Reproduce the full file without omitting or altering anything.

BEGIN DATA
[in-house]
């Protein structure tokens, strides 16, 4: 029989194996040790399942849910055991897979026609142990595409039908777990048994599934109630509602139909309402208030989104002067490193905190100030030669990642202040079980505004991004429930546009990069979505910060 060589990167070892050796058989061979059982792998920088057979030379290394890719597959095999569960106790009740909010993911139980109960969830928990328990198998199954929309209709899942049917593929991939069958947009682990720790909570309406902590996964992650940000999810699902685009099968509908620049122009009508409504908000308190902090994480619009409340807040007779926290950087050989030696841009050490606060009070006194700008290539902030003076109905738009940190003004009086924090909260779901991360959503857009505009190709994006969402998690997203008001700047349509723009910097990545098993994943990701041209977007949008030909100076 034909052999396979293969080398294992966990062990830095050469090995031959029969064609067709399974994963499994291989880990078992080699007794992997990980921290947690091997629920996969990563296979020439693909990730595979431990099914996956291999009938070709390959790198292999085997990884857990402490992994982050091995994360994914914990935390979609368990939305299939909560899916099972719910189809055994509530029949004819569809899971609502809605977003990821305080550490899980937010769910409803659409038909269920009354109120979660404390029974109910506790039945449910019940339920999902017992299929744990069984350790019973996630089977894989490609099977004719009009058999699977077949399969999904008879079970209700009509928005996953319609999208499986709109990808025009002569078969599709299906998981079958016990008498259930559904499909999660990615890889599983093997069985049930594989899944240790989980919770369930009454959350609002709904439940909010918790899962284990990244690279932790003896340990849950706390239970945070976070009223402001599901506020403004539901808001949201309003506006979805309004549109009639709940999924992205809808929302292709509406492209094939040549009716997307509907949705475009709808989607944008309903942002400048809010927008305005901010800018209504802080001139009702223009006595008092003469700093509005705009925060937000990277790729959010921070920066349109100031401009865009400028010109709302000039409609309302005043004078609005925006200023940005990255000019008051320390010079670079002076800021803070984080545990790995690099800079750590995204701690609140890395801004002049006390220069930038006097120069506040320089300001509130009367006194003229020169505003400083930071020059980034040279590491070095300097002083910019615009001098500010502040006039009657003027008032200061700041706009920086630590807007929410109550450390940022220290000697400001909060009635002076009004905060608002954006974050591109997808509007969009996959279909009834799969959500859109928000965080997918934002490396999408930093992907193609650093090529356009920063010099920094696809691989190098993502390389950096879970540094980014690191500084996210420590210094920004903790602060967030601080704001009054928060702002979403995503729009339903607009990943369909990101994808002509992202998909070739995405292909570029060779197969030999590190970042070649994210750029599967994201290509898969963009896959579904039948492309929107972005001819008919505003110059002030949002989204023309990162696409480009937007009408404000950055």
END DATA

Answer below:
[in-house]
């Protein structure tokens, strides 16, 4: 029989194996040790399942849910055991897979026609142990595409039908777990048994599934109630509602139909309402208030989104002067490193905190100030030669990642202040079980505004991004429930546009990069979505910060 060589990167070892050796058989061979059982792998920088057979030379290394890719597959095999569960106790009740909010993911139980109960969830928990328990198998199954929309209709899942049917593929991939069958947009682990720790909570309406902590996964992650940000999810699902685009099968509908620049122009009508409504908000308190902090994480619009409340807040007779926290950087050989030696841009050490606060009070006194700008290539902030003076109905738009940190003004009086924090909260779901991360959503857009505009190709994006969402998690997203008001700047349509723009910097990545098993994943990701041209977007949008030909100076 034909052999396979293969080398294992966990062990830095050469090995031959029969064609067709399974994963499994291989880990078992080699007794992997990980921290947690091997629920996969990563296979020439693909990730595979431990099914996956291999009938070709390959790198292999085997990884857990402490992994982050091995994360994914914990935390979609368990939305299939909560899916099972719910189809055994509530029949004819569809899971609502809605977003990821305080550490899980937010769910409803659409038909269920009354109120979660404390029974109910506790039945449910019940339920999902017992299929744990069984350790019973996630089977894989490609099977004719009009058999699977077949399969999904008879079970209700009509928005996953319609999208499986709109990808025009002569078969599709299906998981079958016990008498259930559904499909999660990615890889599983093997069985049930594989899944240790989980919770369930009454959350609002709904439940909010918790899962284990990244690279932790003896340990849950706390239970945070976070009223402001599901506020403004539901808001949201309003506006979805309004549109009639709940999924992205809808929302292709509406492209094939040549009716997307509907949705475009709808989607944008309903942002400048809010927008305005901010800018209504802080001139009702223009006595008092003469700093509005705009925060937000990277790729959010921070920066349109100031401009865009400028010109709302000039409609309302005043004078609005925006200023940005990255000019008051320390010079670079002076800021803070984080545990790995690099800079750590995204701690609140890395801004002049006390220069930038006097120069506040320089300001509130009367006194003229020169505003400083930071020059980034040279590491070095300097002083910019615009001098500010502040006039009657003027008032200061700041706009920086630590807007929410109550450390940022220290000697400001909060009635002076009004905060608002954006974050591109997808509007969009996959279909009834799969959500859109928000965080997918934002490396999408930093992907193609650093090529356009920063010099920094696809691989190098993502390389950096879970540094980014690191500084996210420590210094920004903790602060967030601080704001009054928060702002979403995503729009339903607009990943369909990101994808002509992202998909070739995405292909570029060779197969030999590190970042070649994210750029599967994201290509898969963009896959579904039948492309929107972005001819008919505003110059002030949002989204023309990162696409480009937007009408404000950055």